This is a weekly post that highlights resources from other counselors that I have found helpful. The counselors may be from the biblical counseling, Christian psychology, integration, or secular counseling traditions. By linking to a post, I am not giving it my full endorsement, I am merely indicating that I believe it made a unique contribution or raised an important subject for consideration.
How to Create a Church Culture of Accountability in the #MeToo Era by Diane Langberg
How can churches create a culture that honors due process alongside one that honors victims’ and survivors’ stories, experiences, and expectations? In short: How can churches create a church culture of accountability and victim care? Experts suggest four tips.
Sexual Abuse in Marriage by Darby Strickland
Though the recent #metoo movement has revealed the prevalence with which people are violated sexually, my heart remains heavy for wives who are victims of marital sexual abuse. Their stories remain untold, and I am concerned that many pastors and counselors are unaware of its occurrence… My goal, therefore, is to identify what sexual abuse in marriage looks like so it can be recognized more readily and these women can get the help they need.
Preventing #MeToo Begins in Preschool: 4 Books to Help You Talk to Your Kids by Brittany Salmon
Because most of us feel ill-equipped to address these topics, I want to share four books my husband and I have used this past year with our young children. Each fosters healthy, age-appropriate conversations about bodies, sex, secrets, and pornography.
Counseling Broken Yet Bold Women by Rachael Rosser
I recently returned home from spending a week counseling and training women in the Rift Valley of Kenya who were in the process of leaving or had left their life of prostitution, as well as two who were unsure about leaving. This occupational choice had been forced on these women due to poverty, abuse, and in some cases generational sin (their mothers had been prostitutes). A well-meaning Christian woman asked me if I really thought these former prostitutes were truly Christians and my heart was grieved over her question. The stories these women in Kenya shared, along with previous stories I have heard in both of my offices, has caused me to think through Jesus’ interaction with a sinful woman in Luke 7:36-50.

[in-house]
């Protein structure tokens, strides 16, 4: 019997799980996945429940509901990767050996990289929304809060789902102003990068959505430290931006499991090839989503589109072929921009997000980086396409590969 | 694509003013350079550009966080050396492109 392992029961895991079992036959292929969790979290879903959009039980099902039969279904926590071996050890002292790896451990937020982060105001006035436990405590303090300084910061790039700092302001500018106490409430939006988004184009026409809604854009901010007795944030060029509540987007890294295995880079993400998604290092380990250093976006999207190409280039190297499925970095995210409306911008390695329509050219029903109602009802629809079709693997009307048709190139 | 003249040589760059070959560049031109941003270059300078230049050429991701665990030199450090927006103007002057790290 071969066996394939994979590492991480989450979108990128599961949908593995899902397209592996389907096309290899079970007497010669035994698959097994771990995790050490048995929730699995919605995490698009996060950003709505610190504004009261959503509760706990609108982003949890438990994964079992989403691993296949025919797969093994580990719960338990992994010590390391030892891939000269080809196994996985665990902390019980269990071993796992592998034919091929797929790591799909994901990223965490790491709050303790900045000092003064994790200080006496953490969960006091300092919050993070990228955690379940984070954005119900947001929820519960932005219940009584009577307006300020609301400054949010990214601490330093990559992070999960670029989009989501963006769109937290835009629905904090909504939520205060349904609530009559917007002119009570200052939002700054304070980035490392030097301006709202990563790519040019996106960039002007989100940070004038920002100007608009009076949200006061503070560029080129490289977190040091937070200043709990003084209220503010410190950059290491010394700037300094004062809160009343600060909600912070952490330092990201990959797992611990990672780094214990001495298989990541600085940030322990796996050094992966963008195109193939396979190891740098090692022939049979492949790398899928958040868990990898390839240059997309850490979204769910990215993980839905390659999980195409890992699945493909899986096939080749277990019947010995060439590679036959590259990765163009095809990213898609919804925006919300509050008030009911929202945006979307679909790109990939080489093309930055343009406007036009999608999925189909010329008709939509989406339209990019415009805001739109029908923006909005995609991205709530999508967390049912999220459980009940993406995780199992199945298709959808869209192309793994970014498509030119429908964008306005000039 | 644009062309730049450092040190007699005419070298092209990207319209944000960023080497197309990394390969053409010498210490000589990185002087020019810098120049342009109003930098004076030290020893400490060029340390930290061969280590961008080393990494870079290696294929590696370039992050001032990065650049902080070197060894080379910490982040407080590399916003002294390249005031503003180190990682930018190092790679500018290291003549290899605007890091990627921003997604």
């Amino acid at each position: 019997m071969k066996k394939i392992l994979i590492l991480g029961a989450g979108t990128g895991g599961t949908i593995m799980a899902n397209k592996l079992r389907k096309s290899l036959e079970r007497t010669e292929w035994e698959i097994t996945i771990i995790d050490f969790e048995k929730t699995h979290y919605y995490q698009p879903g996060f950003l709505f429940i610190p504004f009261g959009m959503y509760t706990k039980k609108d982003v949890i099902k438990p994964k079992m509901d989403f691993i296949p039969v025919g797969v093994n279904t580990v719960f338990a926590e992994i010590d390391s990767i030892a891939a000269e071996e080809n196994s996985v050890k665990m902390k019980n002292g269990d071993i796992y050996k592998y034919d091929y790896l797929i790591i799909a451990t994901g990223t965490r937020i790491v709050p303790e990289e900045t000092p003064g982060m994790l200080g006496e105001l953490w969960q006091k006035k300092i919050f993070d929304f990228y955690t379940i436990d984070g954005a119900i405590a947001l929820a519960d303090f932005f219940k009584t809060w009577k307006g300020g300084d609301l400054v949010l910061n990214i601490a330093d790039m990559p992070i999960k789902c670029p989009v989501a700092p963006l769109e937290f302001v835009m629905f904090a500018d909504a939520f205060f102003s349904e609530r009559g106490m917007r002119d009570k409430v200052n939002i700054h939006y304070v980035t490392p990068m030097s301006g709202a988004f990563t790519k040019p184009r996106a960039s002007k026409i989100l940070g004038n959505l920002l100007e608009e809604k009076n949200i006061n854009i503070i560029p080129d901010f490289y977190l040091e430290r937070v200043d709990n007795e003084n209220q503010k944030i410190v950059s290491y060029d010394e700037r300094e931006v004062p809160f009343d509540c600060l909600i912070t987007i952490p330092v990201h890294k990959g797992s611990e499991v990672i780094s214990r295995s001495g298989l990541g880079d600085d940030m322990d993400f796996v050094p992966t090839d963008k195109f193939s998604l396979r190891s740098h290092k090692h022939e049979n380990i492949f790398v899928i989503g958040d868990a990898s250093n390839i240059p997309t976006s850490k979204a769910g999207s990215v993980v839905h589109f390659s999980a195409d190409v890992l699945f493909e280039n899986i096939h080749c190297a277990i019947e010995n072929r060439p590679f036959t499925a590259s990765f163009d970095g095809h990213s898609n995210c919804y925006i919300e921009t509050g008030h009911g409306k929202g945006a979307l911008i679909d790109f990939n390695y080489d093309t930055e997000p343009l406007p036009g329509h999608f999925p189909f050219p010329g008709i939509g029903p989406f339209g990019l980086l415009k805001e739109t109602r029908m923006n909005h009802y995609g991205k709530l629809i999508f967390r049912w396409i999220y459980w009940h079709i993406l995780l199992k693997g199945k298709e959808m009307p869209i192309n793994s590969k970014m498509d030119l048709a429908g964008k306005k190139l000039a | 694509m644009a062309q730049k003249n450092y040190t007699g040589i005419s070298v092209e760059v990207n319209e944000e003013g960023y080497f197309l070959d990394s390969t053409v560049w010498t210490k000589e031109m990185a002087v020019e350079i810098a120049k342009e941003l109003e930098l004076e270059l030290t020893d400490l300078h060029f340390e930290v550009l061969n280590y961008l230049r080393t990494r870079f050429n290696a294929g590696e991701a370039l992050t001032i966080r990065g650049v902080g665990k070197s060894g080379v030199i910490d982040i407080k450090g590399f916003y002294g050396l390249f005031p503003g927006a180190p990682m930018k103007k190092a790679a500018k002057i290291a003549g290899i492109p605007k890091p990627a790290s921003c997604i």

7 Characteristics of Resilient Relationships by George Everly
Did you ever wonder why some relationships can endure even the most stressful of times, while others are destroyed? Are there certain factors that characterize strong, enduring, and resilient relationships? There are no easy answers. However, we do believe there are factors which seem to foster resiliency in relationships and increase a couple’s likelihood of survival when confronted with adversity. Let’s take a look at those characteristics.
What I’m Reading
Counseling Survivors of Sexual Abuse by Diane Langberg. This powerful book deals with the issue of how Christians, especially those called to counsel, can help survivors of sexual abuse find healing and hope.
From 20 years of experience, the author demonstrates how counselors can walk alongside people deeply wounded by sexual abuse as they face the truth about who they are, who their abuser was, and who God is as the Savior and Redeemer of all life. Counseling Survivors of Sexual Abuse issues a strong call to the church at large to walk with survivors through the long dark nights of their healing.
Tweets of the Week
When people refuse to repent, they craft theologies that justify unrepentance.
— Mika Edmondson (@mika_edmondson) June 4, 2018
The husband and wife should be similar to the hand and the eye. When the hand hurts, the eyes should be crying. And when the eyes cry, the hand should wipe away the tears.
—St. John Chyrsostom
— Chad Bird (@birdchadlouis) May 27, 2018
Those who resist criticism, especially fair criticism, show themselves to be unhealthy people. Unhealthy people, when criticized, tend to spin, manipulate, and regroup. Healthy people, on the other hand, confess and repent.
— Scott Sauls (@scottsauls) May 27, 2018
On the Lighter Side
Because, “A joyful heart is good medicine, but a crushed spirit dries up the bones,” Proverbs 17:22.
Cleveland. Call me.
— Air Bud (@AIRBUD) June 4, 2018